Islamabad: record spending and more debt despite default risk
Civil servants' salaries and military spending up to 13% in new budget submitted to parliament by Sharif government. Objectives: growth at 3.5 percent and inflation to be "contained" at 21%. Curcial disbursement of the latest tranche of aid from the International Monetary Fund in a country where almost all revenue today goes to cover interest on loans. Meanwhile, Imran Khan has been effectively banned from local news outlets.
Islamabad (AsiaNews) - A financial maneuver with some subsidies, increased civil servants' salaries and military spending, but no answers to Pakistan's debt crisis. On the contrary: by borrowing an additional 2,500 billion rupees (about 8 billion euros), with the goal (all to be verified) of still containing the debt-to-GDP ratio at 6.54 percent. In any case, the amount is well above the 4 percent that was required by the International Monetary Fund among the conditions for disbursing the last tranche of the bailout fund already launched in 2019.
In Pakistan where the political crisis is intertwined with the economic one-with the country remaining steadily on the brink of default in the shadow of the clash over Imran Khan-the passage of the budget presentation for the 2023/2024 fiscal year by Shehbaz Sharif's government was highly anticipated.
Finance Minister Ishaq Dar announced the measures that will attempt to hold together the impossible: the austerity budget demanded by the IMF and the populist measures of an executive in a consensus crisis just months away from the crucial general elections that by law are supposed to be held in November.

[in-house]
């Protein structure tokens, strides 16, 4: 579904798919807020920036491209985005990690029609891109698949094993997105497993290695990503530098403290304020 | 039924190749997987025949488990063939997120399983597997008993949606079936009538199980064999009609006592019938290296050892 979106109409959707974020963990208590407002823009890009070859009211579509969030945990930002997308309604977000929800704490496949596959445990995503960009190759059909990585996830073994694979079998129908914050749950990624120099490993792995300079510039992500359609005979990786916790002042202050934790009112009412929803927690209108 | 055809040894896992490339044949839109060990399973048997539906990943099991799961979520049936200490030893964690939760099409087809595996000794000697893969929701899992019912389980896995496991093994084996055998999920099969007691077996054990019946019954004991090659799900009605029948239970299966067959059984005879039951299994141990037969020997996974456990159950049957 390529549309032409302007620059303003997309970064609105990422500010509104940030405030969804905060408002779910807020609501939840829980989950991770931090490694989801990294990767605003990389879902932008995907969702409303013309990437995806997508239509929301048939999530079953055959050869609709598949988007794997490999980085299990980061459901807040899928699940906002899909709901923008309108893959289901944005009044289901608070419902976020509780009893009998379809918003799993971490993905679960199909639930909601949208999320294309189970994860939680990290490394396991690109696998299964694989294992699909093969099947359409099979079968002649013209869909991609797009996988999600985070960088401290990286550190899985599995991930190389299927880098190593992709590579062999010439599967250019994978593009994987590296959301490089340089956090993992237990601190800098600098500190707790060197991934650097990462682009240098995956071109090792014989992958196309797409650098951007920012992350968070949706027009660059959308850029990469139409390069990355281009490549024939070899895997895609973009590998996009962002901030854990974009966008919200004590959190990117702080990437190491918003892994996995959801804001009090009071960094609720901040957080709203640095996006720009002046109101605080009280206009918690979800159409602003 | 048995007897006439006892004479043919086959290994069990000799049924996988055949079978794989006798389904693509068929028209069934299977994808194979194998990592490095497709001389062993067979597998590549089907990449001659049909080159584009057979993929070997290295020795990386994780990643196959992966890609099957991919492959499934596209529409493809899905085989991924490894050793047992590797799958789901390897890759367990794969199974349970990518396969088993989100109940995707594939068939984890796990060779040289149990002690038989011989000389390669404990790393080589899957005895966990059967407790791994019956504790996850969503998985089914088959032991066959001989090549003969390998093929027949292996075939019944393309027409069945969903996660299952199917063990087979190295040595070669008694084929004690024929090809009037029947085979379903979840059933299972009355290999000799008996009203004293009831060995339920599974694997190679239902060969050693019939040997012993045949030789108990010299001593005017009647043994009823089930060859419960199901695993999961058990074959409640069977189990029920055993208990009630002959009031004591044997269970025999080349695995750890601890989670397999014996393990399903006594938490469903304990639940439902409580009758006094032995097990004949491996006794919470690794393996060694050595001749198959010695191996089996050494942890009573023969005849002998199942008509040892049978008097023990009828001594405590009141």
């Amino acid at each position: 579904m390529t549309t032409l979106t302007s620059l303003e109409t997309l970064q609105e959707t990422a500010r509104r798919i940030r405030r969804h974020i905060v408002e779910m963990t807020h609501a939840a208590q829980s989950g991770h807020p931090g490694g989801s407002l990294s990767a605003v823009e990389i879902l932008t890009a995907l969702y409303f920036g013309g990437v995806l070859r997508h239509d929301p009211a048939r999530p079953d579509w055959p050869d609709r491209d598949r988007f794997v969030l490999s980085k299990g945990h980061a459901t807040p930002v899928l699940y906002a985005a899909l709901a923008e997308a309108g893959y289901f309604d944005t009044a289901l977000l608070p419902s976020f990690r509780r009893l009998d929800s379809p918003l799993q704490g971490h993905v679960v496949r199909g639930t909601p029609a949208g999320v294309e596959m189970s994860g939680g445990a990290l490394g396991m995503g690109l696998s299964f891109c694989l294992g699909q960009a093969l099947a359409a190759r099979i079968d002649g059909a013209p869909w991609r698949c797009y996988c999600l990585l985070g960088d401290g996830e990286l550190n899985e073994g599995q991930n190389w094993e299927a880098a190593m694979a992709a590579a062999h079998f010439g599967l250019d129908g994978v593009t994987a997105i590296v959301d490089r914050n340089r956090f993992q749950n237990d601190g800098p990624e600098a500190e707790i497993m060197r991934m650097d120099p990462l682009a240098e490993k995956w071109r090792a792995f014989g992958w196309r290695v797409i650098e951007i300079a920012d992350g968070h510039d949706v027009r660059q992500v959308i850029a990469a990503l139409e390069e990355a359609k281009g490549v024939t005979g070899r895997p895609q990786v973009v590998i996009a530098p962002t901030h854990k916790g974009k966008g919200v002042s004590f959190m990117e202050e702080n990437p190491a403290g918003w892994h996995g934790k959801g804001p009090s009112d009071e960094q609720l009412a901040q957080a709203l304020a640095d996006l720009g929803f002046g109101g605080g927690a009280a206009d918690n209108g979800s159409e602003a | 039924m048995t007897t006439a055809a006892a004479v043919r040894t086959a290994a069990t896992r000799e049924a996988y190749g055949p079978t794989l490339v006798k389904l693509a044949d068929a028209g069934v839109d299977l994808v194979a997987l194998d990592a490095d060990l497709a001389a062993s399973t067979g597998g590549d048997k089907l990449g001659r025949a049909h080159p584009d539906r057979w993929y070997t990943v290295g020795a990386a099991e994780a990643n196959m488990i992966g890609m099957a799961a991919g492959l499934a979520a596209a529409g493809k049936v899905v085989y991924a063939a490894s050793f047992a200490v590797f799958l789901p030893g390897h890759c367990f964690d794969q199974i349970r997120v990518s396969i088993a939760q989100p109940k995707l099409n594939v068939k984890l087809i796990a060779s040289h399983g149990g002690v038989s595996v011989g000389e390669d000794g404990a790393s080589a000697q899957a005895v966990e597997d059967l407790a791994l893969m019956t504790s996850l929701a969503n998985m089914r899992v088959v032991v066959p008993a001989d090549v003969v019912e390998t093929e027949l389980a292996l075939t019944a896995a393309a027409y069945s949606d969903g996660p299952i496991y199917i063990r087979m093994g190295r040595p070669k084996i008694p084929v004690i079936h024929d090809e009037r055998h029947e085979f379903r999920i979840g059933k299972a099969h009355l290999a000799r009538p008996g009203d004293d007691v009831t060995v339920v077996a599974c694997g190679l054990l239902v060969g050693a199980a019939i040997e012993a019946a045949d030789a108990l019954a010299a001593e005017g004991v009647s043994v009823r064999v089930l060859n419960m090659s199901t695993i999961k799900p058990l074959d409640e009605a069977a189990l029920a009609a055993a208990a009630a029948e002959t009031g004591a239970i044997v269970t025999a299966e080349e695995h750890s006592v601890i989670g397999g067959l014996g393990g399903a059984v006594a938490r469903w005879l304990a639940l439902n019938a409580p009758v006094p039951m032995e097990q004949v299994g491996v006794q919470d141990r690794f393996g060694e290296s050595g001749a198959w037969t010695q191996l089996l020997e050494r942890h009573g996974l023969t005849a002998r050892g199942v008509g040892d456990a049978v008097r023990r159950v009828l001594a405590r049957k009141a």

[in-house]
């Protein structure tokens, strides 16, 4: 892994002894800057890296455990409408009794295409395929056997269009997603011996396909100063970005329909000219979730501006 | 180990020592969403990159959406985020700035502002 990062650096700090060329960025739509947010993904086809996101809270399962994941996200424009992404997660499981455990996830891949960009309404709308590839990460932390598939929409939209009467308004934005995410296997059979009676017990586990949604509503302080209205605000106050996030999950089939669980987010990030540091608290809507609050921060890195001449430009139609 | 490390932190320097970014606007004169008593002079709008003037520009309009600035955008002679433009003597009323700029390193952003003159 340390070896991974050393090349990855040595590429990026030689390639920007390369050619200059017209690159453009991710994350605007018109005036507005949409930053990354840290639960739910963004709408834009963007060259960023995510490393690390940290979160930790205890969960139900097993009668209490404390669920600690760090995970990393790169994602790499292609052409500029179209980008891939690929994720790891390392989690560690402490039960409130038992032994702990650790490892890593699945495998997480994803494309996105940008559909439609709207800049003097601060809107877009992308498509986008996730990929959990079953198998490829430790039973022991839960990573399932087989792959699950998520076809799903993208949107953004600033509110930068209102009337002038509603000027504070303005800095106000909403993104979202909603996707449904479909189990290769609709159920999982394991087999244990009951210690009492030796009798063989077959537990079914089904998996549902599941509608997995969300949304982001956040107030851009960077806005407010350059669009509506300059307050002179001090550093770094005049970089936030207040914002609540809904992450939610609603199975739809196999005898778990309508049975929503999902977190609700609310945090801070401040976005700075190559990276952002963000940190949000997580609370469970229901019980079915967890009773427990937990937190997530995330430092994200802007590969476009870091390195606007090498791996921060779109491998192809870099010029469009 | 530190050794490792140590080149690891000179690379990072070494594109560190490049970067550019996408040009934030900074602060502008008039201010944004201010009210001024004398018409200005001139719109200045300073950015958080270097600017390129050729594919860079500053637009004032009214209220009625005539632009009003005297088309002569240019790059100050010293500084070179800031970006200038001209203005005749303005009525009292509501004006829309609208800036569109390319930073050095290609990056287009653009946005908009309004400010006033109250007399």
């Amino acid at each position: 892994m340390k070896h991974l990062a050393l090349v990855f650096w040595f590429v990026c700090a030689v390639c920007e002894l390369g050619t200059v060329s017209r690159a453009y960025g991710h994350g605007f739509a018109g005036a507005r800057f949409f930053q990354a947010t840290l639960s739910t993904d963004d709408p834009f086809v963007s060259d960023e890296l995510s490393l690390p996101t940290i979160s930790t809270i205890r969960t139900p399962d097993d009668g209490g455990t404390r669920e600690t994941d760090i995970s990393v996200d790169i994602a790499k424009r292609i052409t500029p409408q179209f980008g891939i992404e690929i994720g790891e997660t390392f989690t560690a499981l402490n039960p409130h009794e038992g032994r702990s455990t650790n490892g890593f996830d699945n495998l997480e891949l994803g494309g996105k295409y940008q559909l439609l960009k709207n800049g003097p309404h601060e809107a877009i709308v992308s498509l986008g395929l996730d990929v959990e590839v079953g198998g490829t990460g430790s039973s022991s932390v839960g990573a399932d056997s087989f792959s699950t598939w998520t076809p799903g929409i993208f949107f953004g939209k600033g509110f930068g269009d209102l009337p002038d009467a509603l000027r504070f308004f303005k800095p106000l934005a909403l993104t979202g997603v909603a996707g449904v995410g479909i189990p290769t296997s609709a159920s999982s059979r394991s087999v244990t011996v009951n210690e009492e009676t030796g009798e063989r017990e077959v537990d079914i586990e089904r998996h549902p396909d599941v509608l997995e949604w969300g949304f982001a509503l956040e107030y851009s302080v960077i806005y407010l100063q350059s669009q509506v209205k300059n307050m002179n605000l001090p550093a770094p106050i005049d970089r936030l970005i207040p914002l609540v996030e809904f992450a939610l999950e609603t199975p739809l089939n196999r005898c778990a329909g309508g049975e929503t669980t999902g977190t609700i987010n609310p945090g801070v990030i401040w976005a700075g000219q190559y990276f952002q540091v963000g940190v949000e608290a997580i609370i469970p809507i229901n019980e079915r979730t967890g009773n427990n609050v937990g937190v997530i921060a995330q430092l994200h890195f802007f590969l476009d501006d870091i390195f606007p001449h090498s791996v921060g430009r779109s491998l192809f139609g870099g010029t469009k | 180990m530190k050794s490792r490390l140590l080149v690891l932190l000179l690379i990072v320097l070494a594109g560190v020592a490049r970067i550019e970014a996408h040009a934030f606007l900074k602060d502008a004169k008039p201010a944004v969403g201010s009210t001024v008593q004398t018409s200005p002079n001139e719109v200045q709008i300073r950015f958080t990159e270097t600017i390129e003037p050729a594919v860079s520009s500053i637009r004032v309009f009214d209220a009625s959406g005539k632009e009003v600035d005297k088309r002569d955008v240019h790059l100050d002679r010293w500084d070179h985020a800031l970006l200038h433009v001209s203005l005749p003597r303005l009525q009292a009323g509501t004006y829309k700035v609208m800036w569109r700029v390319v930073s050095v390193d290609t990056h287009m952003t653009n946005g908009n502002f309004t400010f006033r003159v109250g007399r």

Dar has presented a budget in which almost all revenues will go to cover interest on existing debt. He promised not to raise taxes, but at the same time announced a 53 percent increase in current spending over last year's budget.
Measures include 30 percent increases in civil servants' salaries and--at a time when the support of the military is crucial--an increase in military spending, which will come to make up 13 percent of the budget.
The growth target is set at 3.5 percent: 5 percent was indicated last year, but in fact the country -- which also had to deal with the flood disaster this summer -- is stuck at 0.3 percent. As for inflation, the Sharif government's goal is to "contain" it to 21 percent: currently the annual rate is at 28.2 percent, but in May price growth reached as high as 38 percent.
In the face of these numbers, the judgment of the International Monetary Fund will be crucial: it is crucial for Islamabad to be able to receive as soon as possible at least part of the 2.3 billion euros not yet disbursed from the bailout fund allocated in 2019 and due to expire at the end of this month. Without the disbursement of this aid, default is just around the corner. But it will also need to be seen at what interest rates Islamabad will be able to obtain the new loans under the maneuver.
Meanwhile, the level of confrontation with Imran Khan and his Pakistan Tehreek-e Insaf party remains high. In recent days, the former Pakistani prime minister was granted bail Thursday by the Islamabad High Court on a new charge naming him for the killing of a lawyer, Abdul Razzaq Shar, who had accused him of high treason.
Meanwhile, the media regulator has sent a directive to Pakistani news channels in which, mentioning the May 9 clashes, it enjoins them not to give airtime "to individuals who spread hate speech." Imran Khan is not specifically mentioned, but for the past week he has effectively disappeared from the news.
Photo: Flickr/Peretz Partensky